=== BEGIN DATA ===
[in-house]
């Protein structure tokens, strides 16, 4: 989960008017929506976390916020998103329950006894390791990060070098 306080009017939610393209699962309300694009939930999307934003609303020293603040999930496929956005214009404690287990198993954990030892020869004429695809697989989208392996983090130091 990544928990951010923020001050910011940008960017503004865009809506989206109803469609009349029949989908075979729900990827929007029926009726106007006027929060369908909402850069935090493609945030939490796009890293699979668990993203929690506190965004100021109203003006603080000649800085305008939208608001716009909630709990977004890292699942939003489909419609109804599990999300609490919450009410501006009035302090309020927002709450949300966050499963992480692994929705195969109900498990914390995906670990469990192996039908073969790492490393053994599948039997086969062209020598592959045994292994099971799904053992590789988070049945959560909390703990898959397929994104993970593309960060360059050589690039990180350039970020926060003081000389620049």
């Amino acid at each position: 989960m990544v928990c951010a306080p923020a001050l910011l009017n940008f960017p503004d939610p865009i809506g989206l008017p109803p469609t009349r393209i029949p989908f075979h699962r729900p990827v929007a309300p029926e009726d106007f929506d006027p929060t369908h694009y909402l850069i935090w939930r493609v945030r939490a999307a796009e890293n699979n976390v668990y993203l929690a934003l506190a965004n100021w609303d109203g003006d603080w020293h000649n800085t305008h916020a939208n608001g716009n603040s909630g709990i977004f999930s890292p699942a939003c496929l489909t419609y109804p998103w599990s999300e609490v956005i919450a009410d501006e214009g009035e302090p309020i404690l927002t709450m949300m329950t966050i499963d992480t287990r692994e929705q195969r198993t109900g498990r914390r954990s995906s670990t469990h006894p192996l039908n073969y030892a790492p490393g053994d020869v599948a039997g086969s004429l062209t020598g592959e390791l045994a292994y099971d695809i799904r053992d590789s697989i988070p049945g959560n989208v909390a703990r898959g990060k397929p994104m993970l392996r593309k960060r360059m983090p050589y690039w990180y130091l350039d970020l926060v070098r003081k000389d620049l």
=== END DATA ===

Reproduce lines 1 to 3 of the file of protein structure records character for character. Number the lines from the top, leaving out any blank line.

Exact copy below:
[in-house]
């Protein structure tokens, strides 16, 4: 989960008017929506976390916020998103329950006894390791990060070098 306080009017939610393209699962309300694009939930999307934003609303020293603040999930496929956005214009404690287990198993954990030892020869004429695809697989989208392996983090130091 990544928990951010923020001050910011940008960017503004865009809506989206109803469609009349029949989908075979729900990827929007029926009726106007006027929060369908909402850069935090493609945030939490796009890293699979668990993203929690506190965004100021109203003006603080000649800085305008939208608001716009909630709990977004890292699942939003489909419609109804599990999300609490919450009410501006009035302090309020927002709450949300966050499963992480692994929705195969109900498990914390995906670990469990192996039908073969790492490393053994599948039997086969062209020598592959045994292994099971799904053992590789988070049945959560909390703990898959397929994104993970593309960060360059050589690039990180350039970020926060003081000389620049």
């Amino acid at each position: 989960m990544v928990c951010a306080p923020a001050l910011l009017n940008f960017p503004d939610p865009i809506g989206l008017p109803p469609t009349r393209i029949p989908f075979h699962r729900p990827v929007a309300p029926e009726d106007f929506d006027p929060t369908h694009y909402l850069i935090w939930r493609v945030r939490a999307a796009e890293n699979n976390v668990y993203l929690a934003l506190a965004n100021w609303d109203g003006d603080w020293h000649n800085t305008h916020a939208n608001g716009n603040s909630g709990i977004f999930s890292p699942a939003c496929l489909t419609y109804p998103w599990s999300e609490v956005i919450a009410d501006e214009g009035e302090p309020i404690l927002t709450m949300m329950t966050i499963d992480t287990r692994e929705q195969r198993t109900g498990r914390r954990s995906s670990t469990h006894p192996l039908n073969y030892a790492p490393g053994d020869v599948a039997g086969s004429l062209t020598g592959e390791l045994a292994y099971d695809i799904r053992d590789s697989i988070p049945g959560n989208v909390a703990r898959g990060k397929p994104m993970l392996r593309k960060r360059m983090p050589y690039w990180y130091l350039d970020l926060v070098r003081k000389d620049l």